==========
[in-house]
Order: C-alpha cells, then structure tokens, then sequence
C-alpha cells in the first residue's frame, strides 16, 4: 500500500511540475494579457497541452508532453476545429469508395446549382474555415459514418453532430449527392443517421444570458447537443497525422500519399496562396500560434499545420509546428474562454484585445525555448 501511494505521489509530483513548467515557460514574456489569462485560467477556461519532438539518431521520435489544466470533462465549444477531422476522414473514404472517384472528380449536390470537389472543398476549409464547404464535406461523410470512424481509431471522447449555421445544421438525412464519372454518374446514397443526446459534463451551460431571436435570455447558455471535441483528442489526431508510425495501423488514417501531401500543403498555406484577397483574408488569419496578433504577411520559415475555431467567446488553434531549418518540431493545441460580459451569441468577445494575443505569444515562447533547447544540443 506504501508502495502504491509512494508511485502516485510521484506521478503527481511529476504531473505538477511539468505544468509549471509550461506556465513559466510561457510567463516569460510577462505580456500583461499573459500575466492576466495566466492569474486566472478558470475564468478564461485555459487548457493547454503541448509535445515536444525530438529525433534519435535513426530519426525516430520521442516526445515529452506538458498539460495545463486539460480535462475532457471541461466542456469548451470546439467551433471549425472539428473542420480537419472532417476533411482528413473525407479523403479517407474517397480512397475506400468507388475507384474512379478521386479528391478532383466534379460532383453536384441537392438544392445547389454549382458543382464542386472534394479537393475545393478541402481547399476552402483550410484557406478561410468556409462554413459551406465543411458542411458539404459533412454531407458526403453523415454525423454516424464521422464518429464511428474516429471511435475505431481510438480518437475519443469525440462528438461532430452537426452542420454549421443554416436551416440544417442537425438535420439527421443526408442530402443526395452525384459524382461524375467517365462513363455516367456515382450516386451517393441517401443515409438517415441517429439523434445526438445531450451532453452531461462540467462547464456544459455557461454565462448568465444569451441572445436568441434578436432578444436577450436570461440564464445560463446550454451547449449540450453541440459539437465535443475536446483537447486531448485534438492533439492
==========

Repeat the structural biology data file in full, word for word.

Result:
[in-house]
Order: C-alpha cells, then structure tokens, then sequence
C-alpha cells in the first residue's frame, strides 16, 4: 500500500511540475494579457497541452508532453476545429469508395446549382474555415459514418453532430449527392443517421444570458447537443497525422500519399496562396500560434499545420509546428474562454484585445525555448 501511494505521489509530483513548467515557460514574456489569462485560467477556461519532438539518431521520435489544466470533462465549444477531422476522414473514404472517384472528380449536390470537389472543398476549409464547404464535406461523410470512424481509431471522447449555421445544421438525412464519372454518374446514397443526446459534463451551460431571436435570455447558455471535441483528442489526431508510425495501423488514417501531401500543403498555406484577397483574408488569419496578433504577411520559415475555431467567446488553434531549418518540431493545441460580459451569441468577445494575443505569444515562447533547447544540443 506504501508502495502504491509512494508511485502516485510521484506521478503527481511529476504531473505538477511539468505544468509549471509550461506556465513559466510561457510567463516569460510577462505580456500583461499573459500575466492576466495566466492569474486566472478558470475564468478564461485555459487548457493547454503541448509535445515536444525530438529525433534519435535513426530519426525516430520521442516526445515529452506538458498539460495545463486539460480535462475532457471541461466542456469548451470546439467551433471549425472539428473542420480537419472532417476533411482528413473525407479523403479517407474517397480512397475506400468507388475507384474512379478521386479528391478532383466534379460532383453536384441537392438544392445547389454549382458543382464542386472534394479537393475545393478541402481547399476552402483550410484557406478561410468556409462554413459551406465543411458542411458539404459533412454531407458526403453523415454525423454516424464521422464518429464511428474516429471511435475505431481510438480518437475519443469525440462528438461532430452537426452542420454549421443554416436551416440544417442537425438535420439527421443526408442530402443526395452525384459524382461524375467517365462513363455516367456515382450516386451517393441517401443515409438517415441517429439523434445526438445531450451532453452531461462540467462547464456544459455557461454565462448568465444569451441572445436568441434578436432578444436577450436570461440564464445560463446550454451547449449540450453541440459539437465535443475536446483537447486531448485534438492533439492